- Year 13 includes students in years 13, 14 and 15.
Ethnicity is a significant factor with regard to regular attendance at school. The percentages of Māori (56.7%) and Pasifika (60.6%) students attending school regularly are significantly lower than that of European/Pākehā (72.7%) and Asian (80.1%) students. Asian students also have the highest levels of regular school attendance.
Figure 3: Students Attending School Regularly, by Ethnicity, Term 2, 2015
- This data uses total response ethnicity; students who identified in more than one ethnic group have been counted in each group, but only once in "Total".
- MELAA stands for Middle Eastern/Latin America/African.
The trend observed in Figure 2, of students in higher year levels being less likely to attend school regularly, is reflected in Figure 4. This is due to school type often being defined by the year level of the students attending the school.
Regular attendance at school for primary and intermediate students (Year 1 to Year 8) is higher than for secondary school students. The percentage of students attending school regularly further decreases progressing into higher year levels at secondary school.
Figure 4: Students Attending School Regularly, by School Type, Term 2, 2015.
- Composite includes restricted composite.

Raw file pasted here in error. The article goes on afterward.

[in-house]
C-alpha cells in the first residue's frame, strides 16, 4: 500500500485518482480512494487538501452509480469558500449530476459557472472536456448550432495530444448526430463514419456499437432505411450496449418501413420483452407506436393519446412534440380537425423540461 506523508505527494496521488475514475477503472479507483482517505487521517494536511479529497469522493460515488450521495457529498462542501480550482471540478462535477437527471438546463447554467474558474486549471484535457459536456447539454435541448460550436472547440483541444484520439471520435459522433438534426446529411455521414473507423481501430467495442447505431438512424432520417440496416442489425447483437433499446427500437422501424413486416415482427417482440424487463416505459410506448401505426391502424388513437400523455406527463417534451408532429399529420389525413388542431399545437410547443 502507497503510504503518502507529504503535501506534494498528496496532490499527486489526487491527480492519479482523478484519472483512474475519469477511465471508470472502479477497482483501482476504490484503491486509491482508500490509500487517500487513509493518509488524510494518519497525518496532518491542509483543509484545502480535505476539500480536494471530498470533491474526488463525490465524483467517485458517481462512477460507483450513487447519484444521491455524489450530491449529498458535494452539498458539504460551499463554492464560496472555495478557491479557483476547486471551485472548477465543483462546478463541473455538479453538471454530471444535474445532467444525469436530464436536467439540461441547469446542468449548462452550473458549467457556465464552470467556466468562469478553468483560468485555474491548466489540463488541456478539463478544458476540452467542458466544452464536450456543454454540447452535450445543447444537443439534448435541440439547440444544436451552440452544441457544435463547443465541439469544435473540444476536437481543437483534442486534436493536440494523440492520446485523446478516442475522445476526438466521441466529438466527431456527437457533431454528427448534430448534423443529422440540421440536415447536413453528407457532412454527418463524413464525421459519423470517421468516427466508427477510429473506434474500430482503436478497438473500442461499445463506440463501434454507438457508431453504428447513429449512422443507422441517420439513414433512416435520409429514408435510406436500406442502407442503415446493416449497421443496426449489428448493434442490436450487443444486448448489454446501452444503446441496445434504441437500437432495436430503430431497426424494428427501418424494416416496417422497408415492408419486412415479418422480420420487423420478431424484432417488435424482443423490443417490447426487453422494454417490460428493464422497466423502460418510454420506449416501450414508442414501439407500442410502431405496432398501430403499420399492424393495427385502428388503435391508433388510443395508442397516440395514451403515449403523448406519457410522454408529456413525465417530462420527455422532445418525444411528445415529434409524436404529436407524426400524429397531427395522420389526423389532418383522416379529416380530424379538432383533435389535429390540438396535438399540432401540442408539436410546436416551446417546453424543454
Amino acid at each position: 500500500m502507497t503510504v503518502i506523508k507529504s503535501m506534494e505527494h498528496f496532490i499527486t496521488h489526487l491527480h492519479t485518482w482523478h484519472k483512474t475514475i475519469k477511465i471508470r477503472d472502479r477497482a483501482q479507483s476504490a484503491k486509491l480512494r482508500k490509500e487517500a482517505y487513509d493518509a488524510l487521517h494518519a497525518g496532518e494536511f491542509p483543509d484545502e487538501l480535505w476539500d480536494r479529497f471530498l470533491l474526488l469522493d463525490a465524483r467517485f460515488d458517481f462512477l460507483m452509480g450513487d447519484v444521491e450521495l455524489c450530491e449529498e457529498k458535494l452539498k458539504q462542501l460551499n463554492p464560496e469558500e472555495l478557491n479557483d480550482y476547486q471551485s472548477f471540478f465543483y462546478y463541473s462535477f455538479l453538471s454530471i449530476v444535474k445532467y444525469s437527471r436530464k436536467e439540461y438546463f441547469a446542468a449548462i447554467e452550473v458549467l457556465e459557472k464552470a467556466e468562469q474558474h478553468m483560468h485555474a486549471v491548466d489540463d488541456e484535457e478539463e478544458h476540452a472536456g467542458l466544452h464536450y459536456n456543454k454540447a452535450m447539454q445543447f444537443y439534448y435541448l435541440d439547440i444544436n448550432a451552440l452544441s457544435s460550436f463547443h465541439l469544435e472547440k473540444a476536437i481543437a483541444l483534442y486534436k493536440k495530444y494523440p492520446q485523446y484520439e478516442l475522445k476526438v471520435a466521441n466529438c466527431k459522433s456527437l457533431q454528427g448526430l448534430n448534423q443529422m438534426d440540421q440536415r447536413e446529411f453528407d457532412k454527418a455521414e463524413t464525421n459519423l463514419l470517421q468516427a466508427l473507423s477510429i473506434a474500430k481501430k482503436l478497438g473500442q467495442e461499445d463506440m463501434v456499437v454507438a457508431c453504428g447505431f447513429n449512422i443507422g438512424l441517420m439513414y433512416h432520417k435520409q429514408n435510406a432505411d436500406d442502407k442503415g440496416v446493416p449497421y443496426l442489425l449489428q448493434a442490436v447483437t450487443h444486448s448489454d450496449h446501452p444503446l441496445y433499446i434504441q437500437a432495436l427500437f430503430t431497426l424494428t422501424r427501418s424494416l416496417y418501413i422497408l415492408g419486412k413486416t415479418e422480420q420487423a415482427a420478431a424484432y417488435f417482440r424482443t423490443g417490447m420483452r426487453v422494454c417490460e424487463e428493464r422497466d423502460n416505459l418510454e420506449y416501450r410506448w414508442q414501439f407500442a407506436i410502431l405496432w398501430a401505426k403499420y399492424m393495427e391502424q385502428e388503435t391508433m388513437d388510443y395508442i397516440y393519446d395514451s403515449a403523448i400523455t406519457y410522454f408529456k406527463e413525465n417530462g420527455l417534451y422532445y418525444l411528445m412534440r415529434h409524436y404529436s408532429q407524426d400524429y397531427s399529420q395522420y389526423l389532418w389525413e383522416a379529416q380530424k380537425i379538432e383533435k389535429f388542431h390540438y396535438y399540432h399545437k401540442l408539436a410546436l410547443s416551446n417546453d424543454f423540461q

A school's decile indicates the extent to which the school draws its students from low socio-economic communities. Decile 1 schools are the 10% of schools with the highest proportion of students from low socio-economic communities, whereas decile 10 are the 10% of schools with the lowest proportion of these students. A school's decile does not indicate the overall socio-economic mix of the school.
As school decile increases so does the percentage of students attending school regularly (with the exception of decile 6). Just over 77% of students at decile 10 schools attend school regularly compared to 57.2% of students at decile 1 schools.
Figure 5: Students Attending School Regularly, by School Decile, Term 2, 2015
School attendance in the South Island was above the national average of 69.4%. The North Island had a range of attendance rates below, at and above the national average.
The Nelson/Marlborough/West Coast education area also had the highest percentage of students attending school regularly (73.2%), whereas Tai Tokerau had the lowest (60.6%).